– Sense and Sensibility –
- Chapters one through to twenty-three –
Strange as it may seem to you, I have two volumes of Penguin Book’s The Complete Novels of Jane Austen, the first one is tattered and has lost its cover long ago, and within it you will find many inked under-linings and asterisked marks in various parts of the old, soft-covered book. The second one is a newer version, and greets me always with Keira Knightly’s dashing smile.
I cannot tell you how many times I have re-read Miss Austen’s Sense and Sensibility, Pride and Prejudice, Emma, Persuasion and the others, I have lost count, but perhaps I can recall that I started reading Miss Austen’s nineteenth century, Edwardian-era novels from the early nineteen-nineties. At the turn of the millennium I was rather delighted that her work became a subject of my English studies, alongside that of William Shakespeare, George Elliot, Joseph Conrad and Virginia Woolf, in which Pride and Prejudice proved to be rather challenging for me to master at that stage, while my paper on Emma delighted not only me, but the good Professor as well.
I began to re-read Sense and Sensibility just a few days ago, and with over ten (or more) books that I am working from at any given time, I cannot emphasise any more what a relief it gives me to return to the countryside of Ms Austen and her characters, particularly, in this case, Marianne and Elinor Dashwood and their future beaux, the severe and seemingly dull Reverend Edward Ferrars and the wealthy, austere, but ultimately valiant Colonel Brandon. Well, on first impressions anyway, particularly that of the quick-willed younger Dashwood sister, Marianne.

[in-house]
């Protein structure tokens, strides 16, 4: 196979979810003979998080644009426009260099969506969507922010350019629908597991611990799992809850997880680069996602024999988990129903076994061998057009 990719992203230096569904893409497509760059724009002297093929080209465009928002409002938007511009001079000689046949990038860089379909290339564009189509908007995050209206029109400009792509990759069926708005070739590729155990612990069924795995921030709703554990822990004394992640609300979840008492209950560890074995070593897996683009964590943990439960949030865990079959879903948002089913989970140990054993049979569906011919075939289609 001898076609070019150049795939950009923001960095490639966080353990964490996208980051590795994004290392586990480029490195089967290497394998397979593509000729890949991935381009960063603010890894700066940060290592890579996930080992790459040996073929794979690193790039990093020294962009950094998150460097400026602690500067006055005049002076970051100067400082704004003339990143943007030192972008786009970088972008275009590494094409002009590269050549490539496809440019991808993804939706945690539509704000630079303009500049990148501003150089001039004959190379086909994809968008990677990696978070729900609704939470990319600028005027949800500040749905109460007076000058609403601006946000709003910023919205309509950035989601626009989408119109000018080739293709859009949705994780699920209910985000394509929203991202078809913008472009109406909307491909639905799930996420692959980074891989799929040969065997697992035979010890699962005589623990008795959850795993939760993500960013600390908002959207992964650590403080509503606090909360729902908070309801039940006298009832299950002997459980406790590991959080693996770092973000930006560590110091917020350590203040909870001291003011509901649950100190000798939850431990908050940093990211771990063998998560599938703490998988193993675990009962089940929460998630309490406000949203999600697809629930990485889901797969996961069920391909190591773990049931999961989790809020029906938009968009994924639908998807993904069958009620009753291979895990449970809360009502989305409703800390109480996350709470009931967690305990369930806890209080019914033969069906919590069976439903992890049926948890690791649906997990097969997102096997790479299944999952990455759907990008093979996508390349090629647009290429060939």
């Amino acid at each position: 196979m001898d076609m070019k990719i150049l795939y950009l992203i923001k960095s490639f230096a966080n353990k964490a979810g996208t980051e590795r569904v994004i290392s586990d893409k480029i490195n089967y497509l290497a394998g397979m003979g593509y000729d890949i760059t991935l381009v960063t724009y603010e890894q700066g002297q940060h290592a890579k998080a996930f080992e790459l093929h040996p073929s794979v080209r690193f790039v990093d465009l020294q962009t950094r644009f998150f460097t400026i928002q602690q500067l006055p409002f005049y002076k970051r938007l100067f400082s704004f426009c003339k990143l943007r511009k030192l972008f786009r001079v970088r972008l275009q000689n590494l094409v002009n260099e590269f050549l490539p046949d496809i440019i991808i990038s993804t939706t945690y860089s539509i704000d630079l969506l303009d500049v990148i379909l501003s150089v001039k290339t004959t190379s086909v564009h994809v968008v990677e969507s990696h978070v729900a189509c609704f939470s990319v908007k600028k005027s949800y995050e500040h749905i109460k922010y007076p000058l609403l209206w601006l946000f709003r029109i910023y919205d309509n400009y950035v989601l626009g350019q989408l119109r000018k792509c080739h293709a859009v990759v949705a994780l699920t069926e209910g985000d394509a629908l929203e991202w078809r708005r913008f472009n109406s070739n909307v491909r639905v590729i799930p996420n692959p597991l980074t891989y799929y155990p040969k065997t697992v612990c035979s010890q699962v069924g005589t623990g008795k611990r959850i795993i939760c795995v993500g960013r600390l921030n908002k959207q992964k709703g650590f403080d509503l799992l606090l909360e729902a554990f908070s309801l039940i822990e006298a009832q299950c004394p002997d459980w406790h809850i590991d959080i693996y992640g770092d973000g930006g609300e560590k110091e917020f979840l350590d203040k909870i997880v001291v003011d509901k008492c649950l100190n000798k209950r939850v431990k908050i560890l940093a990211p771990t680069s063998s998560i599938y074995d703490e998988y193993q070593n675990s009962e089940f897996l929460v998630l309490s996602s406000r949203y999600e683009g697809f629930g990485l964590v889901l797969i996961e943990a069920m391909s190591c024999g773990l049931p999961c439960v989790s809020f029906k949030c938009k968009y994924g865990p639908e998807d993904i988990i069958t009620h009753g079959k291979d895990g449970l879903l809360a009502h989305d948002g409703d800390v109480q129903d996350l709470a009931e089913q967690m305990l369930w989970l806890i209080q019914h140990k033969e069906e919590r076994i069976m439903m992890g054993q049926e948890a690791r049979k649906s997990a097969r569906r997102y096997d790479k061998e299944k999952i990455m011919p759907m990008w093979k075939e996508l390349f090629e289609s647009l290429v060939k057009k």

Whenever melancholy moods return, or the pressures of surroundings seem to force its way into the confines of my rooms, and even the subjects with which I am preoccupied with on any particular week suppress, repress and depress me, I find myself instinctively drawn to Ms Austen. Oh, had I met her in that day and age! And in this case, I find myself drawn to not only the reserved beauty and demeanour of Elinor, but her intellect and acute observations of those that surround her.
The comedy aspect of the novel is another entertaining drawing card, particularly the restricted interactions between Mr and Mrs Palmer who have called on the Mrs and Mesdames Dashwood, after the rambunctious and suspiciously dashing Mr Willoughby and the concerned Colonel Brandon have long departed to attend to urgent matters of personal business. The noisy and dim-witted Mrs Palmer is pretentious in her vain attempts at showcasing a successful and lively marriage, while Mr Palmer, mooted as a Member of Parliament, finds solace in the disturbing news of the day within the pages of his acquired newspaper.
How Miss Austen could survive such a repressive age I have often wondered. But, no stranger to irony herself, she may wonder how little has changed in today’s times when if I were to exclaim enthusiastically that I am gay I would still receive looks and glares and barely heard murmurs behind my back. Indeed, ill, she did die at a young age, not married, or properly attached, and possibly quite lonely in spite of the close surroundings of her middle-class family. She certainly sensed the constraints of her peers as young men were able to go out and establish themselves in the military, navy, commerce or legal offices, while the not-yet married women would be confined to a life of sewing, reading, drawing and entertaining well-heeled guests at the pianoforte.
Indeed, Mr Dashwood is extremely generous with his will that he leaves to his wife and their children, one son and three daughters. But the son, under the villainous and selfish influence of his wife, cuts his mother out of the lion’s share of that will, as is his birthright as a male. While Mrs Dashwood and her lovely daughters may be relegated from their prime estates to the smaller estate of Barton, thanks to the goodwill and generosity of our good Sir John Middleton, their country surroundings and its colourful inhabitants may yet bring them good fortune, in materials and in spirit.